On the far eastern fringes of Pasadena's Colorado Boulevard, beyond trendy Old Town and past the impressively façaded walls of Pasadena Community College, noteworthy buildings give way to modest shops and restaurants catering mostly to locals. In this leafy, low-key neighborhood, one doesn't expect an encounter with the handsome modern building called Shumei Hall. As part of a tranquil spiritual center, it has the lofty goal of promoting universal wellbeing with educational programs that ennoble young people through the arts, music, and environmental awareness.
I was there for a second installment of the Shumei Arts Council's annual Clyde Montgomery Concert, named in memory of a supporter of the center's programs. One of the loveliest way-stations in the long and arduous journey classical musicians must make to secure their futures is certainly this serene performance space, its exterior skirted last Sunday by an exuberance of spring blossoms.
Cares of the day vanished as I entered Shumei Hall from a patio surrounded by a harmonious complex of buildings. Obscured clerestory windows high above bathed the space in natural light. The seating pews of the hall's semi-circular interior scaled down to a stage at the room's central axis. Risers had extended that stage last Sunday to accommodate a Petrof baby grand and various chamber-sized configurations that would later be heard in the room's near-perfect acoustics. Here was a case of an architecture mimicking its spiritual inspiration.
Young Professional Musicians
Showcased in an eclectic student recital were seventeen of the Southland's finest young instrumentalists and one singer. As in last year's concert, the musicians came from greater Los Angeles's preeminent institutions of music education: the downtown Colburn School of Performing Arts, USC's Thornton School of Music and UCLA's Music Department. The afternoon's repertoire focused on nineteenth and twentieth century fare, with one newly commissioned work added to the mix.
The only qualm I had in the full program was that just the first movements of two of the longer works could be performed. But the compensation was to be able to enjoy so many young musicians, with top-notch talent and training on full display in works that can challenge even seasoned professionals. These young artists are poised to take their places among the world's prominent musicians in short order.
UCLA Opera's Leslie Anne Cook, a mezzo soprano with a rich, burgundy-tinted voice, gave a drolly sensuous account of Rossini's "Una voce poco fa" from his Barber of Seville and an idiomatically wistful rendition of the "Violin Aria" from Offenbach's Tales of Hoffmann. Cook's work in UCLA's rough-and-ready production of Handel's Agrippina in 2010 was already strong. These performances confirmed she is now only an engagement or two away from professional roles.
Violinists Heidi Hatch and Vincent Meklis made dazzling fireworks of two Wieniawski showpieces, while pianist Christopher Goodpasture did the same for a work by Debussy actually named Fireworks. Supported by fine piano collaborations, cellists Se-Doo Park (in Fauré) and Yoshika Masuda (in Dvořák) graced the afternoon with two meltingly lyrical works. A string quartet from USC's Thornton School spun gossamer silk of Mendelssohn's lapidary fourth quartet, while a clarinet-violin-piano trio shared a plaintive side of the often-fiery Aram Khachaturian. (The complete program and artists are listed below.)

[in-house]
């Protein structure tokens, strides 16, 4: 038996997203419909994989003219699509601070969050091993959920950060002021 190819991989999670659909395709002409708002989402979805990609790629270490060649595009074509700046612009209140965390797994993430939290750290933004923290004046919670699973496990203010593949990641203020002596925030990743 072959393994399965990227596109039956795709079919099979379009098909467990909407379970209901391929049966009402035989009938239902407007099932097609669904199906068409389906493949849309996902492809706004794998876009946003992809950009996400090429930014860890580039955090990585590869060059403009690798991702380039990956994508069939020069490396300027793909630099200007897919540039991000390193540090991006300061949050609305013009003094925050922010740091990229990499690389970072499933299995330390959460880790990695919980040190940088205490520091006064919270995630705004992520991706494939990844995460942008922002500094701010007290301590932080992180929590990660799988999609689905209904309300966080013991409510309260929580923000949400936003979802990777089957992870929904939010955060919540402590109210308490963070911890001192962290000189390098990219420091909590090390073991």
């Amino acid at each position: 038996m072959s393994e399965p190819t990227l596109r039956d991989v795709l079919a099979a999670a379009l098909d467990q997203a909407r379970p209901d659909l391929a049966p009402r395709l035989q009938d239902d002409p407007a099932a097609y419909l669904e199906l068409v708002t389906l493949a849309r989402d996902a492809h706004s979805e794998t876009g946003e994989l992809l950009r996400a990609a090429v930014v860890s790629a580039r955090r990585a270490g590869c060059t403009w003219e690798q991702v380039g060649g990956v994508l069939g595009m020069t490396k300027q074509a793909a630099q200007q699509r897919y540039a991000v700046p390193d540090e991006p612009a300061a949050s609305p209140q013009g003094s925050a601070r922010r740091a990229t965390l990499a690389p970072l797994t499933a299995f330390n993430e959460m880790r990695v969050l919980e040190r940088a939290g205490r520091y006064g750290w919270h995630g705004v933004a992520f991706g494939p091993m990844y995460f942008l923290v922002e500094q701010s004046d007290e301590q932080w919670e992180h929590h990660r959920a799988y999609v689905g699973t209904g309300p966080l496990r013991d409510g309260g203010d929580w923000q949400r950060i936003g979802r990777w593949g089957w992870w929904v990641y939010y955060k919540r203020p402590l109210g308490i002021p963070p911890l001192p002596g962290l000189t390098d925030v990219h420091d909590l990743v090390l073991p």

World Premiere of American Spring by Stephen Cohn
The fine performances notwithstanding, the highlight of the afternoon arrived immediately after intermission with the world premiere of a new work by the Emmy-winning, Los Angeles-based composer Stephen Cohn. It was the Shumei Arts Council's fourth commission from the composer. Entitled American Spring, this one was set for the unusual combination of string trio and marimba.
As the composer himself explained in his introductory remarks, "The title was inspired by the Arab Spring: the metaphor being that in the Middle East they fought to adopt a system of freedom and compassion from another culture and this piece of music brings together instruments from different cultures with the thought of bringing people together."
Cohn describes its structure as having four main ideas. The strings introduce a melodic, contrapuntal, quasi-minimalistic section that reappears in various guises throughout. An energetic marimba melody then joins in, using intervals and chords, later teamed with pizzicato strings in syncopated rhythms. Next comes a harmonic progression, treated with ever-denser textures, followed by a concluding rapid atonal marimba figure with poly-rhythmic elements harmonized by the strings.
Relating to the work's title, Cohn's use of strings, with their customary sustained tones and rich harmonies, suggests a European musical heritage. Angular melodic intervals of the second and fourth steps may also nod to the intellectualism of European composers like Paul Hindemith. By contrast, the marimba's percussive rhythms invoke the naturalistic, primal cultural heritage of South America and Africa where that instrument originated. How the two contrasting sonorities come to terms is key to understanding the musical essence of American Spring.